Governments and organizations often cite the shortage of talent in the market, but a study suggests that many countries actually are not making full use of their human capital.
According to the Global Human Capital Report 2017 of the World Economic Forum, only 25 of the 130 countries assessed have made full use of their talents, registering a human resources utilization rate above 70 percent. Most countries are at 50-70 percent, while 14 countries are lower than 50 percent.
According to the report, many countries actually have an abundance of talents, but they lack training to update workers’ skills, or their resource allocation is not ideal, so people are not given enough opportunity to fully apply their strengths.
For example, many women failed to receive equal pay for equal work, thereby weakening their enthusiasm for work.
Although young people have better formal education, they lack development opportunities in their career.
The reason for this is that many employers are old-fashioned and could not readily accommodate young people’s aspirations, expectations and even global views which are much different from their predecessors.
Those belonging to the new generation, especially women, should be able to play a more important role in our development as a technology hub.
According to the World Intellectual Property Organization (WIPO), women applying for international patents increased from 12 percent in the 1990s to 31 percent last year.
In South Korea, a male-dominated country, there is at least one female inventor involved in half of the patent applications. This ratio is the highest among the 152 member countries.
This is in line with South Korea’s rising reputation in the field of innovation. The country is among the top performers in various international rankings. This year, for example, it won the global innovation gold medal in Bloomberg’s Innovation Ranking for the fifth straight year.
China is also outstanding in having female inventors involved in 48 percent of its patent applications, followed by Belgium at 36 percent, Spain at 35 percent and the United States at 33 percent.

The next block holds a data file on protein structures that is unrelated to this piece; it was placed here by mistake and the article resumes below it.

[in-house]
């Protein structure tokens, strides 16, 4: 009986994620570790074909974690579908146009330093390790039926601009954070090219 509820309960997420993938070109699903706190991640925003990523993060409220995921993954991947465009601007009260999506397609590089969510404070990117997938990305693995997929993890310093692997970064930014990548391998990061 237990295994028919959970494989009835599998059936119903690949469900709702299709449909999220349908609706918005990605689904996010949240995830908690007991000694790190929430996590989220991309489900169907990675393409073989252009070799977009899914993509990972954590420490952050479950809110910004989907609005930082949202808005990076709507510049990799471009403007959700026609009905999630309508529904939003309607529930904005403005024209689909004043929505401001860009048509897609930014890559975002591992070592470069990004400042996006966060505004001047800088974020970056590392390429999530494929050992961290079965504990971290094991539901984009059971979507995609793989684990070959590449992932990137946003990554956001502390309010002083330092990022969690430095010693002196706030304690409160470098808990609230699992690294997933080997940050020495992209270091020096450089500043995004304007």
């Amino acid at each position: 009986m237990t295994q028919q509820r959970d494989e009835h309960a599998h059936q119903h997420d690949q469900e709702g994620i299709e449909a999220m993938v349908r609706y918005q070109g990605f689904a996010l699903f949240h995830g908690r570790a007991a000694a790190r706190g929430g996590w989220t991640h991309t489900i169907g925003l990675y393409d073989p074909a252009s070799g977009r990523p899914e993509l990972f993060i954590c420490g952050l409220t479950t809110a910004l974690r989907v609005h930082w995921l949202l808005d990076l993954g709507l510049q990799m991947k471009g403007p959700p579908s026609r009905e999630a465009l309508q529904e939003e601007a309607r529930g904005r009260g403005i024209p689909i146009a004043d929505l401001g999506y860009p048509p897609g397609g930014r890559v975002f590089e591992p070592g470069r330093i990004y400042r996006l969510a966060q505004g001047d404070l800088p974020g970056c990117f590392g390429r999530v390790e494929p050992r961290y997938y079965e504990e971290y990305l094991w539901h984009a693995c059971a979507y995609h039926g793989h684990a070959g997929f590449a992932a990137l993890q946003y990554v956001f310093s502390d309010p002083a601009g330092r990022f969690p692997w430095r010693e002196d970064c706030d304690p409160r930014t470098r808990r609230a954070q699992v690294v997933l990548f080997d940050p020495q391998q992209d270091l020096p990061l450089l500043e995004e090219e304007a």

Female inventors mainly contributed in biotechnology, which accounted for 58 percent of all patent applications at WIPO in 2017), pharmaceuticals (56 percent), organic fine chemistry (55 percent) and food chemistry (51 percent).
There are female inventors in well over 60 percent of patent-producing companies in South Korea, Switzerland, France, the US, and Germany.
Their participation in academic institutions is even more prominent: more than 80 percent of patent applications from the Electronics and Telecommunications Research Institute of Korea have female members.
Four institutions in mainland China – Shenzhen Institutes of Advanced Technology of the Chinese Academy of Sciences, Jiangnan University, Tsinghua University, and Jiangsu University – also have female developers in at least 80 percent of their patent applications.
However, as the WIPO director general pointed out, a pronounced gender gap in the research and development sector still exists.
To change the male-dominated culture, education is an important way.
Esri China (Hong Kong), of which I am the chairman, launched Asia’s first free e-learning project, the Map in Learning Program, two years ago.
The project allows Hong Kong primary and secondary students to use ArcGIS Online, a professional geographic information system (GIS) software for the government and enterprises.
Through this e-learning software, young people can enhance their problem-solving ability, helping them to develop their potential.
Although this project is not tailor-made for female students, the enthusiasm they have shown in the projects and their brilliant performance in competitions convinced me that this software can really arouse their interest in learning.
I hope that women will play a more important role in the future, and can release their strengths in Hong Kong’s development as an international innotech hub and as a smart city.
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